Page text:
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  1. Fixed income: RBI policy review coming, invest in liquid funds just before April 6

Fixed income: RBI policy review coming, invest in liquid funds just before April 6

Invest in liquid funds just before April 6 as these are least volatile. Shift to ultra short-term funds later as per your investment needs.

Updated: April 4, 2017 4:38 AM
investments, RBI, RBI policy, RBI Monetary Policy Committee Invest in liquid funds just before April 6 as these are least volatile. Shift to ultra short-term funds later as per your investment needs.

Joydeep Sen

For tracking your investments, you need to be aware of the events in the underlying market. However, each and every event does not necessitate an action, i.e., you need not reshuffle your portfolio after every event. The forthcoming RBI Policy Review meeting is one such event. We will discuss its relevance on existing investments and fresh investments. First, let’s see what the event is. Status quo expected on April 6.

This financial year (2017-18), the RBI Monetary Policy Committee (MPC) will meet six times to discuss and decide on the direction of monetary policy. The committee gives its outlook on GDP growth, inflation, etc., and most importantly, signals on interest rates. In the last meeting on February 7-8, the MPC changed its stance on interest rates from ‘accommodative’ to ‘neutral’, meaning there would not be any further reduction in signal interest rates, i.e., overnight repo rate, unless there is a compelling reason. The next review meeting is scheduled for April 5-6. It is expected that the RBI will maintain status quo on interest rates in the meeting.

Another measure that is expected to be announced on April 6 is on banking system liquidity management. Banking system liquidity is measured by the amount of surplus funds parked by banks with the RBI under reverse repo window, net of funds availed under repo. Currently, the surplus is approx `4 lakh crore, which is much on the higher side, that too after March advance tax payments. To bring it down to reasonable levels, the RBI may announce some measures. It may be a conventional measure like CRR hike, or they may introduce a new mechanism, such as standing deposit facility (SDF) which would not require a collateral as in case of repo/reverse repo.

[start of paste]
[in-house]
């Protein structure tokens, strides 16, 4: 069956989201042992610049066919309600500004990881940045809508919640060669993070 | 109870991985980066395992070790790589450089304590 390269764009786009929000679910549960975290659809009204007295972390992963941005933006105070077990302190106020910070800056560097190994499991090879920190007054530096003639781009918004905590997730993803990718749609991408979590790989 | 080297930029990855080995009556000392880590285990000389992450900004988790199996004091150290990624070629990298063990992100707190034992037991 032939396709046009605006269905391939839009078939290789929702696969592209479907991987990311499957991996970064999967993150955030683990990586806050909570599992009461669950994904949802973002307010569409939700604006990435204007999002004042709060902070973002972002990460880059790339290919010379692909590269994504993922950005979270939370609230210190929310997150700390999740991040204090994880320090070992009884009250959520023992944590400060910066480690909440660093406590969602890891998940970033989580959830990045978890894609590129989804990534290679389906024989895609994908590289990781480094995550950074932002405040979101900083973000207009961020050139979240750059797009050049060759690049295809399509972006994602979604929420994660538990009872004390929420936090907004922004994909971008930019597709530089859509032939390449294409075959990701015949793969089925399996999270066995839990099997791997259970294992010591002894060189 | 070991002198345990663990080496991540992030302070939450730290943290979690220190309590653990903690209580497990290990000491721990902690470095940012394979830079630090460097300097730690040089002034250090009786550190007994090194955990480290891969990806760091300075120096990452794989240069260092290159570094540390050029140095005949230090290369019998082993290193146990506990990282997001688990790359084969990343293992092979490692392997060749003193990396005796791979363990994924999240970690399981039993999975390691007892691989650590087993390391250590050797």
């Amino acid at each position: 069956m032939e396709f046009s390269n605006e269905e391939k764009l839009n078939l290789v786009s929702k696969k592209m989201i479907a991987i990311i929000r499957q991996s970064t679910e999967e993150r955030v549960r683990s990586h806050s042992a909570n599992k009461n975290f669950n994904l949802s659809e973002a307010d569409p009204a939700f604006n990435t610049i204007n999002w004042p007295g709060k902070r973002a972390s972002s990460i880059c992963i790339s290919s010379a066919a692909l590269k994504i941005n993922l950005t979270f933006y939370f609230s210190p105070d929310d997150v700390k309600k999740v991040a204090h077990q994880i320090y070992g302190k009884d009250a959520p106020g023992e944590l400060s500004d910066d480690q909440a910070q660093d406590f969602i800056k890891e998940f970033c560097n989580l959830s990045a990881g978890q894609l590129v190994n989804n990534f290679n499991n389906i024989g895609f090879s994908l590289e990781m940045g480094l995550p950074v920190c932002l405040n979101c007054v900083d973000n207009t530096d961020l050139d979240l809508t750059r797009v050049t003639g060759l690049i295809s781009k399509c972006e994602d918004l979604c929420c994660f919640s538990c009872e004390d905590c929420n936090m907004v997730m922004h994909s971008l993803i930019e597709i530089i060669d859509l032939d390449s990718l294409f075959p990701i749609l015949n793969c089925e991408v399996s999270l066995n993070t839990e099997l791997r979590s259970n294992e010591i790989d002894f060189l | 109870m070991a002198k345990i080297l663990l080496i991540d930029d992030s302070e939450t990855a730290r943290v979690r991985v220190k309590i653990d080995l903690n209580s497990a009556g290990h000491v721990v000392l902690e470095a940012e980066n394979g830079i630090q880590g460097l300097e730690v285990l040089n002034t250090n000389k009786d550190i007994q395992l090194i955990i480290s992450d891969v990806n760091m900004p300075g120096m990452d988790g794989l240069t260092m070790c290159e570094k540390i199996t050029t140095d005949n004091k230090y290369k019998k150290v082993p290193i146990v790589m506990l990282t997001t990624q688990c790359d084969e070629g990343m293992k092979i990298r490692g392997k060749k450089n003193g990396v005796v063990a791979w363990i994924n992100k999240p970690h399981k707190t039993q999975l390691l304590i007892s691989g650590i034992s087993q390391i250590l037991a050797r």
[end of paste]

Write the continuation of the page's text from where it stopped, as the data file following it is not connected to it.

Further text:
State of economy
After the previous MPC meeting on February 8, market reacted sharply and yields went up by approximately 40 basis points (0.4%) and prices of bonds came down proportionately. This kind of reaction is unlikely on April 6, as the market has already gone through the change of stance from ‘accommodative’ to ‘neutral’. If at all, there may a word or two hiding between the lines of the policy statement indicating that the RBI is happy with the current state of the economy and interest rates.

Of late, yield movements in the bond market has been positive with strengthening rupee and government borrowing programme for the first half of the year being as per expectations. The reaction to the review on April 6 would not be much, even if it is mildly positive for the market, in view of the movement that has happened over the last few trading days.

Impact on investments
Now let us look at the impact on your investments. For long term investments, you need not worry about day to day movements, stay put. Every day, there will be some market movement for some reason. Some proactive investors tend to enter bond funds when there is an impending event and it is expected that yields would move up subsequently, giving a better entry level (lower NAV of the fund). However, if the market movement is not significant, it does not help much over a long horizon. On the flipside, you may get caught on the wrong foot.

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If there is any measure for sucking out liquidity from the banking system, there would be a negative reaction in money market instruments, i.e., yields on instruments of very short maturity like certificates of deposit (CDs) and commercial paper (CPs) would move up, resulting in a minor adverse impact on your fixed income funds. However, the impact is likely to be temporary. With the onset of the new financial year, government expenditure will start in full swing, adding to banking system liquidity. This year, the Budget being passed well in advance will help government expenditure. Hence nothing much to worry on that front.

For fresh investments, as long as you have an adequately long horizon, a minor differential at the entry level will be evened out over the long investment period. Ultra short term funds may face a little volatility if banking system liquidity is tightened in the review, hence it is advisable to invest in liquid funds just before April 6, as liquid funds are least volatile. Afterwards, it may be shifted to ultra short term / money market funds as per investment objectives and horizon.

The writer is managing partner, Sen & Apte Consulting Services LLP

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